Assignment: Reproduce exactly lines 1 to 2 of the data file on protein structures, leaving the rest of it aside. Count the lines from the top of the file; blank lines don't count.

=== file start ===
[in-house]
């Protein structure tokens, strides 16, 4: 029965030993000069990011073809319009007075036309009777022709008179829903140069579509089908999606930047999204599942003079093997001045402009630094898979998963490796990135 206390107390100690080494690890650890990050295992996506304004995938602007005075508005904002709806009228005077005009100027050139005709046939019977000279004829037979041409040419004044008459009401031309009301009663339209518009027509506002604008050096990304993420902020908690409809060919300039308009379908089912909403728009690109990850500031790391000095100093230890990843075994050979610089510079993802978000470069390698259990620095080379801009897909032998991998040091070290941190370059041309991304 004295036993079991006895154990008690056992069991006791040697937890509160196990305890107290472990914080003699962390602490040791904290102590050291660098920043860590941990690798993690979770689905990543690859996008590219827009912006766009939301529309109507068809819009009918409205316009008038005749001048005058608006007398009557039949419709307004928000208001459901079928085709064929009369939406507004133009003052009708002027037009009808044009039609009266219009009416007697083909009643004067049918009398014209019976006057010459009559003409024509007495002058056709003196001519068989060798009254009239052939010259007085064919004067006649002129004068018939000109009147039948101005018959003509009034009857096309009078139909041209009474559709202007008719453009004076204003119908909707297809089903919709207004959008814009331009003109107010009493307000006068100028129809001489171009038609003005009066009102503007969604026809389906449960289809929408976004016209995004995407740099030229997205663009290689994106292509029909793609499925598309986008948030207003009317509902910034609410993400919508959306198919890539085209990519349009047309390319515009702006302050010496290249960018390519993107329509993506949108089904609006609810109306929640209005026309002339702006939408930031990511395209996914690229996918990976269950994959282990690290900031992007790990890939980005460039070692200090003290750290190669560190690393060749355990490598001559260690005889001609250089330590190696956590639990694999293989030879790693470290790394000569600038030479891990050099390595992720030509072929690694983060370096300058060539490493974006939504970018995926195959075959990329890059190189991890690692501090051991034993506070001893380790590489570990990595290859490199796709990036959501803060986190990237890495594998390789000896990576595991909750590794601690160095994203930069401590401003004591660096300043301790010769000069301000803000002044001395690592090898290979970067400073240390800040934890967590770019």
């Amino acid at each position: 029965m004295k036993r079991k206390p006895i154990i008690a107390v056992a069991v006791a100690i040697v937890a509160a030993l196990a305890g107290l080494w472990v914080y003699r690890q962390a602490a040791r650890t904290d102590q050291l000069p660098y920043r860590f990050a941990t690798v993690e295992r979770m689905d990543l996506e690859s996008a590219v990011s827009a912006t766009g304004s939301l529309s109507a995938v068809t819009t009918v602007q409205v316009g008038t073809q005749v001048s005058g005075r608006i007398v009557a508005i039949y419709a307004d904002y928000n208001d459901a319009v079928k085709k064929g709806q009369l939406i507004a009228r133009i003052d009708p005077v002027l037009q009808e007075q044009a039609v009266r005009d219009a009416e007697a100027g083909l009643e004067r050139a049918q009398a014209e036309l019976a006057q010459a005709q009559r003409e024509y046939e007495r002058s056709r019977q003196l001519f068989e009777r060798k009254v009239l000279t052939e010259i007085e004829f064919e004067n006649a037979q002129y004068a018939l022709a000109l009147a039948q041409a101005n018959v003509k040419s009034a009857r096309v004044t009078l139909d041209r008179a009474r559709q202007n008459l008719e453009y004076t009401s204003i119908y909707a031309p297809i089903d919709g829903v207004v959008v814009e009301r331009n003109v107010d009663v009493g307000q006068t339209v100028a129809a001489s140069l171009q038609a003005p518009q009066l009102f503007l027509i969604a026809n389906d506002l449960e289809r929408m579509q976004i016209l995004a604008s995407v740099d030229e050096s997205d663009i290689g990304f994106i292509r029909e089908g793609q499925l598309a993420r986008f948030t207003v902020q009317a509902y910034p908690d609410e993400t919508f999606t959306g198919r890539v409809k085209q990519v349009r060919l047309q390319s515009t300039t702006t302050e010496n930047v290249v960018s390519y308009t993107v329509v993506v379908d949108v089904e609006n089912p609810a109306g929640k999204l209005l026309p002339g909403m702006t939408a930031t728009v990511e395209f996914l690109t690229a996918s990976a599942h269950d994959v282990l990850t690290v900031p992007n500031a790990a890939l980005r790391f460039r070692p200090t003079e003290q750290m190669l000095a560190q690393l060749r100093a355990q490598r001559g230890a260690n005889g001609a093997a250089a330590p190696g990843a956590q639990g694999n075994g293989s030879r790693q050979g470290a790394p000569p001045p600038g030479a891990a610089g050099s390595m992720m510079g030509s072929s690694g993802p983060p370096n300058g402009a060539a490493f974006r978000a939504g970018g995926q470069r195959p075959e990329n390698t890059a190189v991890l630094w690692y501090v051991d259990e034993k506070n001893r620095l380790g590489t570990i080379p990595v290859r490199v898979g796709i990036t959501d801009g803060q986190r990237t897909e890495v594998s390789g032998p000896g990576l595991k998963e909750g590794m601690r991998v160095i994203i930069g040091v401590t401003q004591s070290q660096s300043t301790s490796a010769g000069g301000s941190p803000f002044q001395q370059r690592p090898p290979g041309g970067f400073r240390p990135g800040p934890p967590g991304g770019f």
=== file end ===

[in-house]
């Protein structure tokens, strides 16, 4: 029965030993000069990011073809319009007075036309009777022709008179829903140069579509089908999606930047999204599942003079093997001045402009630094898979998963490796990135 206390107390100690080494690890650890990050295992996506304004995938602007005075508005904002709806009228005077005009100027050139005709046939019977000279004829037979041409040419004044008459009401031309009301009663339209518009027509506002604008050096990304993420902020908690409809060919300039308009379908089912909403728009690109990850500031790391000095100093230890990843075994050979610089510079993802978000470069390698259990620095080379801009897909032998991998040091070290941190370059041309991304 004295036993079991006895154990008690056992069991006791040697937890509160196990305890107290472990914080003699962390602490040791904290102590050291660098920043860590941990690798993690979770689905990543690859996008590219827009912006766009939301529309109507068809819009009918409205316009008038005749001048005058608006007398009557039949419709307004928000208001459901079928085709064929009369939406507004133009003052009708002027037009009808044009039609009266219009009416007697083909009643004067049918009398014209019976006057010459009559003409024509007495002058056709003196001519068989060798009254009239052939010259007085064919004067006649002129004068018939000109009147039948101005018959003509009034009857096309009078139909041209009474559709202007008719453009004076204003119908909707297809089903919709207004959008814009331009003109107010009493307000006068100028129809001489171009038609003005009066009102503007969604026809389906449960289809929408976004016209995004995407740099030229997205663009290689994106292509029909793609499925598309986008948030207003009317509902910034609410993400919508959306198919890539085209990519349009047309390319515009702006302050010496290249960018390519993107329509993506949108089904609006609810109306929640209005026309002339702006939408930031990511395209996914690229996918990976269950994959282990690290900031992007790990890939980005460039070692200090003290750290190669560190690393060749355990490598001559260690005889001609250089330590190696956590639990694999293989030879790693470290790394000569600038030479891990050099390595992720030509072929690694983060370096300058060539490493974006939504970018995926195959075959990329890059190189991890690692501090051991034993506070001893380790590489570990990595290859490199796709990036959501803060986190990237890495594998390789000896990576595991909750590794601690160095994203930069401590401003004591660096300043301790010769000069301000803000002044001395690592090898290979970067400073240390800040934890967590770019």